Protecting Press Freedom and Access to Government Information in Antebellum South Carolina.

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Sunshine laws are supposed to be an invention of the twentieth century, but at least one press access case moved through the South Carolina courts in the middle of the nineteenth century. The case was the product of the party disruptions of the midcentury when the Whigs collapsed and the Know Nothings took political primacy in many places. One of those places was Columbia, South Carolina, where Robert W. Gibbes Sr. was editor of the South Carolinian. Gibbes was many things--an editor, a physician, a former Columbia mayor, a college professor, a rabble rouser, and a journalist. He was also not a man with the patience for the political machinations of the period. So, when the new Know Nothing mayor banned Gibbes from covering city council meetings, so as to privilege the Know Nothing newspaper, Gibbes took an "I'll show you" approach to resolving the issue. He decided to provoke an incident that would give him reason to sue the mayor for access to council meetings. He succeeded in provoking the mayor, filing and winning his lawsuit. With his winnings, he had a silver chalice, lined with gold, made and engraved with the First Amendment on one side and a statement regarding the inviolate nature of the amendment on the other. (See "Artifact" on Page 238.) Radically conservative antebellum South Carolina would not on first glance appear to be the sort of venue for this sunshine case, perhaps the first in American history. Given the nature of Southern society and its expectations of men, Southerners' daily experience with what it meant to lose one's freedom, and the state of national and local politics, it stands to reason that a Southern editor would be the vanguard in the struggle for journalistic access to government information.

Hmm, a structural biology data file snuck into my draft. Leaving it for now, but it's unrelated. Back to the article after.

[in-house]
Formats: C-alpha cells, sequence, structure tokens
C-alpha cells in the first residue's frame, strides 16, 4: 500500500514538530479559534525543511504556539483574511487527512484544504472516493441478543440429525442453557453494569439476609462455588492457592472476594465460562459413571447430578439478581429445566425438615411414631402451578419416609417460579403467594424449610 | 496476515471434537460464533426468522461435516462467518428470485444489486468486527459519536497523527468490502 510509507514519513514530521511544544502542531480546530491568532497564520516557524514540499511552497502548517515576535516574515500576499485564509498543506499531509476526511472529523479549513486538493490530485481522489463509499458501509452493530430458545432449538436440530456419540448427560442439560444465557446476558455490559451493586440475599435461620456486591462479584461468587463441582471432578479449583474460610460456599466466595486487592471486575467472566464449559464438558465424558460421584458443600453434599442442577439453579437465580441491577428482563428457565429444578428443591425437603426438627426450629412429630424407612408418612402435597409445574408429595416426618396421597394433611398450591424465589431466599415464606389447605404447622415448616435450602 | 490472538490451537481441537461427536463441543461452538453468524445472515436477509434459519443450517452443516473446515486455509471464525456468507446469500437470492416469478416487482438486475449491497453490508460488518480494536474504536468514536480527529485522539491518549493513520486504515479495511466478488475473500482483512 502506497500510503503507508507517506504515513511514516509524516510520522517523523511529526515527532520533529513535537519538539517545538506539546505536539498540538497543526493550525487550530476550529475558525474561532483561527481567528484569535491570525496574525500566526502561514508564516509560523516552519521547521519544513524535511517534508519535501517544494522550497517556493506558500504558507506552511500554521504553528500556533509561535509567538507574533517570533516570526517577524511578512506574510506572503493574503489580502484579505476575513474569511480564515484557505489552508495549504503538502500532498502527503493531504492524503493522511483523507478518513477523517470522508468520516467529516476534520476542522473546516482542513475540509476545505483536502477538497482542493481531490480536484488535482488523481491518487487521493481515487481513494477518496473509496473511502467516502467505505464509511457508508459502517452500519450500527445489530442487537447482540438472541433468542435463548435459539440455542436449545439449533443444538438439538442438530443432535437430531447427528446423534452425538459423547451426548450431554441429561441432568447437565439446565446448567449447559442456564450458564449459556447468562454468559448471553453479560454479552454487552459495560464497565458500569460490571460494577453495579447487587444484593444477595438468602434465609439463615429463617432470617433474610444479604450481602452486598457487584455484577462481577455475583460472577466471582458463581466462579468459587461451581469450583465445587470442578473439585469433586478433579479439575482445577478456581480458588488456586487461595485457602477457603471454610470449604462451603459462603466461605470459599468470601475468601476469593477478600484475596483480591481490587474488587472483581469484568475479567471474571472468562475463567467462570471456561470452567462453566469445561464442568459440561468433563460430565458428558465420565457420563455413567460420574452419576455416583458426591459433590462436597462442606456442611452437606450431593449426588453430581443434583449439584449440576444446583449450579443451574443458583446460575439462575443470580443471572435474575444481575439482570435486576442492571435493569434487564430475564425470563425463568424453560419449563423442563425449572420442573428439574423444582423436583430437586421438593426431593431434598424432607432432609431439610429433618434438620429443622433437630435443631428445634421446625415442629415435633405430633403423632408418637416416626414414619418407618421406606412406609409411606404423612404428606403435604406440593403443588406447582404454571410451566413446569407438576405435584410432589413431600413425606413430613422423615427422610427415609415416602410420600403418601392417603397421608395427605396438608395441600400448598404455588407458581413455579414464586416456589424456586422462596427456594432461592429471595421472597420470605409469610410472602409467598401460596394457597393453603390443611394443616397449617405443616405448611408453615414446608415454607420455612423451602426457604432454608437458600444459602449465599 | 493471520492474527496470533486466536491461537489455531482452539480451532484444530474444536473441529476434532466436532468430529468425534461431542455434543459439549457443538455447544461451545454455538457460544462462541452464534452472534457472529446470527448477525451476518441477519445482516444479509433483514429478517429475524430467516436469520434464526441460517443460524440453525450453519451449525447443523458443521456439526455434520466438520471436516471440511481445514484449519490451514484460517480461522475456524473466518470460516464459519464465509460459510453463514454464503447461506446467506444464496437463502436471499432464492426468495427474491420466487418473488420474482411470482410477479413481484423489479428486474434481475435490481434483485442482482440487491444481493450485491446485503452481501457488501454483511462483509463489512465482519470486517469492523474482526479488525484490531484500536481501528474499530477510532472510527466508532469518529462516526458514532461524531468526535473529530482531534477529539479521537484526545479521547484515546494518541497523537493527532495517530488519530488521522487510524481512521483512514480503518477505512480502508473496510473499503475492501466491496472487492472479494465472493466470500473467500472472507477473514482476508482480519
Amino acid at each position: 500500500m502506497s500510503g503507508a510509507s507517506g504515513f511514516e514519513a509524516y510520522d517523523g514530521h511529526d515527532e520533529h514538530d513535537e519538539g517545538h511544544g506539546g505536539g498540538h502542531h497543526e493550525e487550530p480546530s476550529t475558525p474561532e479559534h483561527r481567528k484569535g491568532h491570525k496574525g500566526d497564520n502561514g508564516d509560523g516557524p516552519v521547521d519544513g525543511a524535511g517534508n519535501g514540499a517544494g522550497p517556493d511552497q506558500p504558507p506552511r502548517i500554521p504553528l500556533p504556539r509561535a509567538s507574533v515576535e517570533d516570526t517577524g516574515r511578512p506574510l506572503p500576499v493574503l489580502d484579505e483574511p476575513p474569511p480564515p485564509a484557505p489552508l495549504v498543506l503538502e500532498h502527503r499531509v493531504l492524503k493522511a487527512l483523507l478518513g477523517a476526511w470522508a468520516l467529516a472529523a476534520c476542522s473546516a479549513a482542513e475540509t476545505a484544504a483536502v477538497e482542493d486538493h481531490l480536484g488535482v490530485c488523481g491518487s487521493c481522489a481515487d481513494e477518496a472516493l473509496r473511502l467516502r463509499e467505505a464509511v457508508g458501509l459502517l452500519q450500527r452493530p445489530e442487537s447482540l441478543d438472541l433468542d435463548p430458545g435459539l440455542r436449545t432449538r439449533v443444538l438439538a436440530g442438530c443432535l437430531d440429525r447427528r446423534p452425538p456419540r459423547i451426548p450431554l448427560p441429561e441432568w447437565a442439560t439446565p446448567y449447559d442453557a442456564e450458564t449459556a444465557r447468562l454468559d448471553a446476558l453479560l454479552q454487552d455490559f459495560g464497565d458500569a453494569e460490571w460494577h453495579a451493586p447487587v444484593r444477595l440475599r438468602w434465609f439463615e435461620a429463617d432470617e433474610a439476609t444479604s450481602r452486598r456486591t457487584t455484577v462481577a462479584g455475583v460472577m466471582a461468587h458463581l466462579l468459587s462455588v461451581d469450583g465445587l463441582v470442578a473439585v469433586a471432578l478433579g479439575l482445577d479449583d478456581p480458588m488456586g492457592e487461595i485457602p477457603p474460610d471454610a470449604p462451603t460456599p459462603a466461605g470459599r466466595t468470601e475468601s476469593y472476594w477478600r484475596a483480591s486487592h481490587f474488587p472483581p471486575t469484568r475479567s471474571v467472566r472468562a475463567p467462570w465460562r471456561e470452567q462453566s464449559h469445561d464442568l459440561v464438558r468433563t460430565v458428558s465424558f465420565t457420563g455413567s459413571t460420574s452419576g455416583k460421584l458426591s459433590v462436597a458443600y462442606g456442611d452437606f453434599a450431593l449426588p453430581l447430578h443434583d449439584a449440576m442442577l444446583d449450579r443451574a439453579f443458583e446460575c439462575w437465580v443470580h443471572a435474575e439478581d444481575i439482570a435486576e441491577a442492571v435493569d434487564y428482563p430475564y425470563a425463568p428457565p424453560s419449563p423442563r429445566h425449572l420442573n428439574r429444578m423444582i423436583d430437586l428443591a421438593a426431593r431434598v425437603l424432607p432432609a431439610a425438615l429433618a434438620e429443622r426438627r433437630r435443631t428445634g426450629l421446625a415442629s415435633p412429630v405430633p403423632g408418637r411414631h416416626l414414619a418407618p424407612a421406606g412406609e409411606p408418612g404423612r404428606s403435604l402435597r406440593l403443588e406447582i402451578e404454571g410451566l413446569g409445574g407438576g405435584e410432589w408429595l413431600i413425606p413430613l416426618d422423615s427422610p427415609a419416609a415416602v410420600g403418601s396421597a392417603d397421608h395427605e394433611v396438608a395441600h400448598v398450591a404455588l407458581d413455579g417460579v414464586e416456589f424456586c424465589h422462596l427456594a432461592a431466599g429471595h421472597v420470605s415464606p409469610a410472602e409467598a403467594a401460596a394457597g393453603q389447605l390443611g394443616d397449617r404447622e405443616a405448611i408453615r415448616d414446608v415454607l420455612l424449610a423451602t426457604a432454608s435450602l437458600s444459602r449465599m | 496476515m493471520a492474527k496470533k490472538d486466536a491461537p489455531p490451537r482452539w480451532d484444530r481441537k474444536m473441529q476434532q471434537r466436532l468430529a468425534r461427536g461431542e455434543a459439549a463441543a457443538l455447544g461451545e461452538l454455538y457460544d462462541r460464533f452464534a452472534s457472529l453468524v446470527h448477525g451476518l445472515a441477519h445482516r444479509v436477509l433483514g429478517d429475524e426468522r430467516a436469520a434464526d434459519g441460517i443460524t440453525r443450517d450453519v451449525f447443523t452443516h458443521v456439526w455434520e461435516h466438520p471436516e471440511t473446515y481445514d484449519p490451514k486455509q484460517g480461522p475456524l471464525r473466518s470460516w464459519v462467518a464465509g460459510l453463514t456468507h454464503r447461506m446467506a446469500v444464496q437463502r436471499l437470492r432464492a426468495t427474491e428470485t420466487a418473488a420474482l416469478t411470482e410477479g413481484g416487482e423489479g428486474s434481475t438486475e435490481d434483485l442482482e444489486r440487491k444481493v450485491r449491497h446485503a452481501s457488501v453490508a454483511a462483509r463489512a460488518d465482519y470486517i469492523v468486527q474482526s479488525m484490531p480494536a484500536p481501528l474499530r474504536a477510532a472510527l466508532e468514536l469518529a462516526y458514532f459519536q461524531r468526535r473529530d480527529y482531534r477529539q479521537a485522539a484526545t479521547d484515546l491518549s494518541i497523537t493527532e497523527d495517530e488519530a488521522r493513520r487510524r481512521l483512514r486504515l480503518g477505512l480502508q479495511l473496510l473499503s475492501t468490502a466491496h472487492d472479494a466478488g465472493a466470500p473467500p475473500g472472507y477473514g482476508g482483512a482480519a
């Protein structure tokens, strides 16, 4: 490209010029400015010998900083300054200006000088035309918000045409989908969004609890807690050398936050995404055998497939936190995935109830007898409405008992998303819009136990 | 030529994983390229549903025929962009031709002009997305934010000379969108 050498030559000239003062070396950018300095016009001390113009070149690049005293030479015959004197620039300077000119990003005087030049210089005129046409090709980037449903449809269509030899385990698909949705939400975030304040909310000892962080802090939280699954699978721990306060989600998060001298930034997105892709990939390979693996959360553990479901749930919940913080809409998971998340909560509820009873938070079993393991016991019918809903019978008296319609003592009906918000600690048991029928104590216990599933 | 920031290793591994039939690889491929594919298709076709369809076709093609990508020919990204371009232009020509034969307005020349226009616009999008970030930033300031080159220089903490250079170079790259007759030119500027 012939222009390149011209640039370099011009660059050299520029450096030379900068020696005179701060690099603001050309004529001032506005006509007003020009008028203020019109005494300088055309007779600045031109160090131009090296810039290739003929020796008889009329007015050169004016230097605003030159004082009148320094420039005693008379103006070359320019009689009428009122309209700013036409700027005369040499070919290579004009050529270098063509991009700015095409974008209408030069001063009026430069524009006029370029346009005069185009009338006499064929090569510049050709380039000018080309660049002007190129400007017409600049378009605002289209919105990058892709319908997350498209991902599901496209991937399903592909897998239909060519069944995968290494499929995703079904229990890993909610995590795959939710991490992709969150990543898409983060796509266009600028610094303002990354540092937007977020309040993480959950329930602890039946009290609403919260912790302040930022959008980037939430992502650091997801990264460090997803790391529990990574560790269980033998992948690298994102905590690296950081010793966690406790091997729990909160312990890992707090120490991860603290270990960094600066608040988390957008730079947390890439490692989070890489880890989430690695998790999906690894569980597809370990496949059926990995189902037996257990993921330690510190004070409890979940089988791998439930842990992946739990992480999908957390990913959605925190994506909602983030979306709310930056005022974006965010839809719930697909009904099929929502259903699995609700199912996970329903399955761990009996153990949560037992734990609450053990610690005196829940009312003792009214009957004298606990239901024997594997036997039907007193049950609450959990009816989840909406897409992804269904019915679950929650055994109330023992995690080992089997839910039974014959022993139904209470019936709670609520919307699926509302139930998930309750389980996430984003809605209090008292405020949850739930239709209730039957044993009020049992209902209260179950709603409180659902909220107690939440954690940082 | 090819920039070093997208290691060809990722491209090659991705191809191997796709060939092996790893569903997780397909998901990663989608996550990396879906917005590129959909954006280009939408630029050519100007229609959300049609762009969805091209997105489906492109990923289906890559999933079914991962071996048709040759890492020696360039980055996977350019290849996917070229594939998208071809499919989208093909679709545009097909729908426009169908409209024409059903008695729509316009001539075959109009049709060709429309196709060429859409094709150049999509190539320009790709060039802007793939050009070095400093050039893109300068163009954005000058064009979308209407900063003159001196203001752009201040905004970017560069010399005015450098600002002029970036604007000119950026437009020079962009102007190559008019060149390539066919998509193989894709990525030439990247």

Original languageEnglish (US)
Pages (from-to)209-218
Number of pages10
JournalJournalism history
Issue number4
StatePublished - Jan 1 2018


  • GIBBES, Robert W.
  • FREEDOM of the press
  • GOVERNMENT information
  • HISTORY of the freedom of the press
  • UNITED States
  • ANTEBELLUM Period (U.S.)
  • SOUTH Carolina state history


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